Born in Winnipeg, Canada, 1957. Got to Vancouver in ’74, married Rob in 1980. Went to Johannesburg, South Africa in 1987 to set up a safe house for the underground anti-apartheid movement. Left rather quickly in 1990 and returned to Vancouver. Worked as a bookseller for several years. Bachelor of General Studies (Arts), Simon Fraser University, 1997. Returned to South Africa in 1997. Received an MA in Philosophy (cum laude) at the University of Stellenbosch in 2002, with a dissertation later published as Love & Arms: Violence and Justification After Levinas (Pittsburgh: Trivium, 2011). From 2004 to 2016, I was the deputy editor of New Agenda: South African Journal of Social and Economic Policy. I have published some poetry and prose in addition to the articles on philosophical practice you’ll find here.
The following profile by Chris Preen appeared in the Cape Times on 24 May 2005.
Finding clarity by digging up life’s big questions
The first thing that strikes you about Helen Douglas is her soft voice. The accent hails from Canada, her home country. But what is most interesting is Helen’s profession. Confronted with the usual official forms requesting a job description, she writes “philosophical counsellor”. “Or sometimes,” she says, “just ‘philosopher’”. Based in Kalk Bay, she is probably the first philosophical counsellor to start a fully-fledged practice in South Africa.
So what is philosophical counselling? It can be many things to many people, but according to Douglas, it is really just philosophy in action – the process of engaging in a dialogue to bring understanding and perspective on one’s experiences. Hopefully, one walks away with some sense of meaning. As Wittgenstein, one of the greatest philosophers of the 20th century said: “Philosophy is an activity, not a body of doctrine.”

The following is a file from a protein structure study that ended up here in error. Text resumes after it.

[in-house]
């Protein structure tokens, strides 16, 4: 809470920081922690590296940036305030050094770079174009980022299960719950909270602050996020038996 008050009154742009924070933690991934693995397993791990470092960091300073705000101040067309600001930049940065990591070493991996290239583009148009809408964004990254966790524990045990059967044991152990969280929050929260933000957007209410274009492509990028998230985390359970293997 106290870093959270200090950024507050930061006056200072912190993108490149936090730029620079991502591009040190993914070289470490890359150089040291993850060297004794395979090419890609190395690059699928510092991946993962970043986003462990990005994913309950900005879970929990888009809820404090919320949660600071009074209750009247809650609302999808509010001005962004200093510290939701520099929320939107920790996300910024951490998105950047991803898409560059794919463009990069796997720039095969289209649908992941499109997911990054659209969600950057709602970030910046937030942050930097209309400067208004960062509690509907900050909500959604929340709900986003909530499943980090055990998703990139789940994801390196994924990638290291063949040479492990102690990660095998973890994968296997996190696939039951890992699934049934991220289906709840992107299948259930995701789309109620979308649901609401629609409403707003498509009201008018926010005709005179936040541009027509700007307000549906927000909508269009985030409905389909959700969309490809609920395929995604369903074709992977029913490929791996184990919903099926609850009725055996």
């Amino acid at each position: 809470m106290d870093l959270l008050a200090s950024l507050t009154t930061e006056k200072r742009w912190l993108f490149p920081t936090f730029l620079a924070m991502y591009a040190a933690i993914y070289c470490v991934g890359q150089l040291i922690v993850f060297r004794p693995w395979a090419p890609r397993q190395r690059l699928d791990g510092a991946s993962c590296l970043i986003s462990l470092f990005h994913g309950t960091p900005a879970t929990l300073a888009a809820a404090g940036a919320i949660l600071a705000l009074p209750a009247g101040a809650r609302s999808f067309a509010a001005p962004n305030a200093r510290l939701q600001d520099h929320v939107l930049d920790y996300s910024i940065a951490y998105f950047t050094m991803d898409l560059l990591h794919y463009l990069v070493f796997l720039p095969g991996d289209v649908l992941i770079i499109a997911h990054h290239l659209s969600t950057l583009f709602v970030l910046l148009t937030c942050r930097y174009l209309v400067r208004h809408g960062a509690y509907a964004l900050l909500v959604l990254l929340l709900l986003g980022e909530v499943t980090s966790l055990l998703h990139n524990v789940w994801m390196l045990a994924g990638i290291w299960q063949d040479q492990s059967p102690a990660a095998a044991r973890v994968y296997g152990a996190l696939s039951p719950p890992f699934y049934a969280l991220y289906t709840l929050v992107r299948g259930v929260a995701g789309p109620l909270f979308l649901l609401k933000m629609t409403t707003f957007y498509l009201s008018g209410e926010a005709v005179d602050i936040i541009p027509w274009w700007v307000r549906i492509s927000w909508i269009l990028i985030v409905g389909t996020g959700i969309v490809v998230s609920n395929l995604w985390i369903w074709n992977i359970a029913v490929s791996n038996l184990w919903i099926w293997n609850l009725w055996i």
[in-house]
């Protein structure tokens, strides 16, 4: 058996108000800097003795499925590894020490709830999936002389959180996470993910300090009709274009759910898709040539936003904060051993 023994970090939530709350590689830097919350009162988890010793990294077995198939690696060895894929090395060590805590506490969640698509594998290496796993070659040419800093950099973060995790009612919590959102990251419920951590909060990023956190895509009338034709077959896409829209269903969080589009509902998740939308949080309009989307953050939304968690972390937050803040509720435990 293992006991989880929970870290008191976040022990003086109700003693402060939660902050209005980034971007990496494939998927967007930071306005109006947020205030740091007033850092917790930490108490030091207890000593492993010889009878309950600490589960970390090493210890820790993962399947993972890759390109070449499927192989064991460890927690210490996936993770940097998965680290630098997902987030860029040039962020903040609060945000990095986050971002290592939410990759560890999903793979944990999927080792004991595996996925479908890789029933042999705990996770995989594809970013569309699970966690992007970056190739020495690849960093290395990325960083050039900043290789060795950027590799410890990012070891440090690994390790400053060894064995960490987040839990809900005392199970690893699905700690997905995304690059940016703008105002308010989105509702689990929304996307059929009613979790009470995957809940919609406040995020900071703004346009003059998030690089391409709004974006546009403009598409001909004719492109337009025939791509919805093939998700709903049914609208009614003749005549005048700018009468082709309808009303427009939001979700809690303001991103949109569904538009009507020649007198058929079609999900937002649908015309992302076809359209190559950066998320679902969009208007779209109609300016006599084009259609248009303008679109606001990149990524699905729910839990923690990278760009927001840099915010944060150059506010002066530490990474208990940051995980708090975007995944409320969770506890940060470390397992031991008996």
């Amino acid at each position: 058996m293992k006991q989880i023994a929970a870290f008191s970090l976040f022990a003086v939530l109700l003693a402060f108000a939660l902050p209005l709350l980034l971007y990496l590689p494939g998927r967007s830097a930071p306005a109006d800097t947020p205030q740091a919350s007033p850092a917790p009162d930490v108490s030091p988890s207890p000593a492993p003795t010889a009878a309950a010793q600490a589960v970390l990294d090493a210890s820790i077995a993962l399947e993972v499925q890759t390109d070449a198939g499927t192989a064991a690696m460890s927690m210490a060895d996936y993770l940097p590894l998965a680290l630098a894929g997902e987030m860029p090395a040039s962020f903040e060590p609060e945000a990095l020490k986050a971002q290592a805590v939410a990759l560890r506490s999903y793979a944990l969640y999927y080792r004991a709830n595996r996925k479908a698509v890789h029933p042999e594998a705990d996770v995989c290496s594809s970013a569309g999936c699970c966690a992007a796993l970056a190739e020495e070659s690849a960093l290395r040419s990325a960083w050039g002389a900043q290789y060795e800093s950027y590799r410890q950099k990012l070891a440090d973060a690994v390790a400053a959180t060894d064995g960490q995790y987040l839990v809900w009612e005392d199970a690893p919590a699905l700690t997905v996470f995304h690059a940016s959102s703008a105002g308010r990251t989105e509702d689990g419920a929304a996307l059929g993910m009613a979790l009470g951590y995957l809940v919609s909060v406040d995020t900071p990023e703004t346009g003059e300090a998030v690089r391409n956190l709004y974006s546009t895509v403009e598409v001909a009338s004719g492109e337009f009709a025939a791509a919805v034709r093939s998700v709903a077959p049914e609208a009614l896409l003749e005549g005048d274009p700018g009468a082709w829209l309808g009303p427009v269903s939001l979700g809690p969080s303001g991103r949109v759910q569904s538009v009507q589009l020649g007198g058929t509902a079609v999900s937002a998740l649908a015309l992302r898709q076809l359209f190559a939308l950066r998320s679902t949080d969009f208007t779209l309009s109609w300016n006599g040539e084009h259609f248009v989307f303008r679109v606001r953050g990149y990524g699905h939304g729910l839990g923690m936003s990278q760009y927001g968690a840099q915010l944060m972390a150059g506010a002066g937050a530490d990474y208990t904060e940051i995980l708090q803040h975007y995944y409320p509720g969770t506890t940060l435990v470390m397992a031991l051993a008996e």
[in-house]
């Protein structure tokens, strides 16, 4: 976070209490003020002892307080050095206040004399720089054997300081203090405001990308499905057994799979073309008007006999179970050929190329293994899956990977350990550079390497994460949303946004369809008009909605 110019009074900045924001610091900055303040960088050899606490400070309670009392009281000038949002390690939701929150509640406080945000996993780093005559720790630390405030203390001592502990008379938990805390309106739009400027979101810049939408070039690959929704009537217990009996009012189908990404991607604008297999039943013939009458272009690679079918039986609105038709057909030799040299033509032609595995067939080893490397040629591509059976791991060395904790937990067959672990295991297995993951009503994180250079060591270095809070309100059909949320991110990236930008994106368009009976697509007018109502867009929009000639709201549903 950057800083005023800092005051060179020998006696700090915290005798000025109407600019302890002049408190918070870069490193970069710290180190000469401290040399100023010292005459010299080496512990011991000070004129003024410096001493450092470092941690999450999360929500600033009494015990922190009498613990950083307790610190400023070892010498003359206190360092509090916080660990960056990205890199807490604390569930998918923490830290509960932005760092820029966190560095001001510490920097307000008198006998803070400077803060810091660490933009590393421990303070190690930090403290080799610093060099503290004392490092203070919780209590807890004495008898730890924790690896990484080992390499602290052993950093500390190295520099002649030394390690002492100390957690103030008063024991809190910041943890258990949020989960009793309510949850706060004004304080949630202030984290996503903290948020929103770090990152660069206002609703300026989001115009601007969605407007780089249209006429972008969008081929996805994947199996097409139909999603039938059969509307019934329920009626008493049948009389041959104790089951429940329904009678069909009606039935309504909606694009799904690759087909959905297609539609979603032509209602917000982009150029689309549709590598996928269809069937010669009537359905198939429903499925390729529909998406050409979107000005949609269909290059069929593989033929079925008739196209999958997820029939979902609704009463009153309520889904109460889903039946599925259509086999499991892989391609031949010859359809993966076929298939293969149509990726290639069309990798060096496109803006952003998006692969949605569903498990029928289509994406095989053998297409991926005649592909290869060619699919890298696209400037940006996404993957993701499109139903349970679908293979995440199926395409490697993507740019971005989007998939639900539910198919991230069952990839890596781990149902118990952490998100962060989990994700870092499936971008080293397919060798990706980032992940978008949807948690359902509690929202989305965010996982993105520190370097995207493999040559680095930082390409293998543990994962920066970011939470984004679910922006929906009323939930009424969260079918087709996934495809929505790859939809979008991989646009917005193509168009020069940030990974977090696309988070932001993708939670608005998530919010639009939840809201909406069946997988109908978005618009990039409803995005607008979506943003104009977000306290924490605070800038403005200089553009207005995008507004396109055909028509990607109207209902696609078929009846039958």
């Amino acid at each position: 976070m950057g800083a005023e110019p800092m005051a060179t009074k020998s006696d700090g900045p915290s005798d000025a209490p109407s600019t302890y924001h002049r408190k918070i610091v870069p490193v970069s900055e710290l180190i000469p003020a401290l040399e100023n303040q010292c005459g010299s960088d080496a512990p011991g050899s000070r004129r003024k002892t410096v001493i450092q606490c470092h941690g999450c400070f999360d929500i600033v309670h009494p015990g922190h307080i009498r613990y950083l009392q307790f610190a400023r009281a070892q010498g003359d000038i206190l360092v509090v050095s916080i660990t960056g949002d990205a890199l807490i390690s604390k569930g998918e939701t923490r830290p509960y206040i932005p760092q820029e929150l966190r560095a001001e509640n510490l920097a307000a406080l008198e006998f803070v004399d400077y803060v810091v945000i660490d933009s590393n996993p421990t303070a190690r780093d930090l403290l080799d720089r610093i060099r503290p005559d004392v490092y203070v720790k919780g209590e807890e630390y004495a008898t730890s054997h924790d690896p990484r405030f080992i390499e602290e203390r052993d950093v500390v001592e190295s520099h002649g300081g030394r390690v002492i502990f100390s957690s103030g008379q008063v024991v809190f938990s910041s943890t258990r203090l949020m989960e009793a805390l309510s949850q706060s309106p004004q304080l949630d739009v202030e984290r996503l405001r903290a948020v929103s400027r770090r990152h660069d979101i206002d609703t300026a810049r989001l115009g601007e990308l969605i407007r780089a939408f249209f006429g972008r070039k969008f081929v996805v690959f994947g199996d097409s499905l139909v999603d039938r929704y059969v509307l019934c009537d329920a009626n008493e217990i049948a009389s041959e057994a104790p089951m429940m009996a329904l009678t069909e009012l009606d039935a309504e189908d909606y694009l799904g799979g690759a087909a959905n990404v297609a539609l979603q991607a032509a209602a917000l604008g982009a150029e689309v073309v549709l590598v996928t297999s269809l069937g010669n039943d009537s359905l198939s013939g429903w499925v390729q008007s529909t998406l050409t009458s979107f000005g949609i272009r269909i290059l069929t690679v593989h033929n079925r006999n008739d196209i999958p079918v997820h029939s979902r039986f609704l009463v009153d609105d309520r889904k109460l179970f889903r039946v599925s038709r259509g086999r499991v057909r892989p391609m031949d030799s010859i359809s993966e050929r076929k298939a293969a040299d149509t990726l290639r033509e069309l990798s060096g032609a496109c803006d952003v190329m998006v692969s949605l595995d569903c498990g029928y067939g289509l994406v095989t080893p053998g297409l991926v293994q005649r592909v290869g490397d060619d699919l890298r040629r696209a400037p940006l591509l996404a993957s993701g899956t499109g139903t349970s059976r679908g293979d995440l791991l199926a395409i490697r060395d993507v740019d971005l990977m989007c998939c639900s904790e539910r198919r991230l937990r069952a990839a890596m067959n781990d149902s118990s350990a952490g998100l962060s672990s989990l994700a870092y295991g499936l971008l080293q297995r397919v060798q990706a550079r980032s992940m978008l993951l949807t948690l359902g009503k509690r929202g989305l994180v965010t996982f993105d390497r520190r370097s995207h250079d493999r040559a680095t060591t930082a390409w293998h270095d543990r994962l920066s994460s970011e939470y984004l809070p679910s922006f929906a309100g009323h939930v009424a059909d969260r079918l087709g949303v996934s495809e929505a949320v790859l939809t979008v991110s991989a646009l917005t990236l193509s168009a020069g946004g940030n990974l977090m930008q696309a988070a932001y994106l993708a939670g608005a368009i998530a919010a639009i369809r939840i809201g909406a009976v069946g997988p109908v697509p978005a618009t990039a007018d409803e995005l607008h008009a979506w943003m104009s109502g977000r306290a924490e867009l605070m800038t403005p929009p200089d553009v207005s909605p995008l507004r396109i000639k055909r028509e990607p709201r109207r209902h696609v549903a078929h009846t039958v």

Most people are oblivious that such a profession even exists. But in fact, philosophical counselling has a long and illustrious past stretching all the way back to Pythagoras. It is only in the last couple of hundred years, with the rise of the university, that philosophy has seemingly retreated into the ivory towers of academia.
But in March 1981 this began to change. Gerd Achenbach, a German philosophy professor, placed a sign on his office door offering personal counselling for students, and philosophy turned back toward the mainstream.
Of course, in 1986, when Douglas was still living in Canada, she was unaware that she would land up in this field. Her story of how she got there is a long and interesting one. Deeply committed to the anti-apartheid movement in Canada, Helen and her husband Rob volunteered to assist the underground Operation Vula of the ANC. The operation was intended to infiltrate some of the senior leaders in exile back into South Africa in order to strengthen the underground organisation and to improve communications between the underground, the popular mass movements, the leadership in prison and ANC structures outside the country.
It required secure “safe houses” in white neighbourhoods, run by people who wouldn’t be known to the security police. So in 1987, Helen and Rob came to Johannesburg from Canada to set up a safe house. To the outside world, Rob appeared to be an ordinary high school teacher and Helen an ordinary bookseller at Exclusive Books.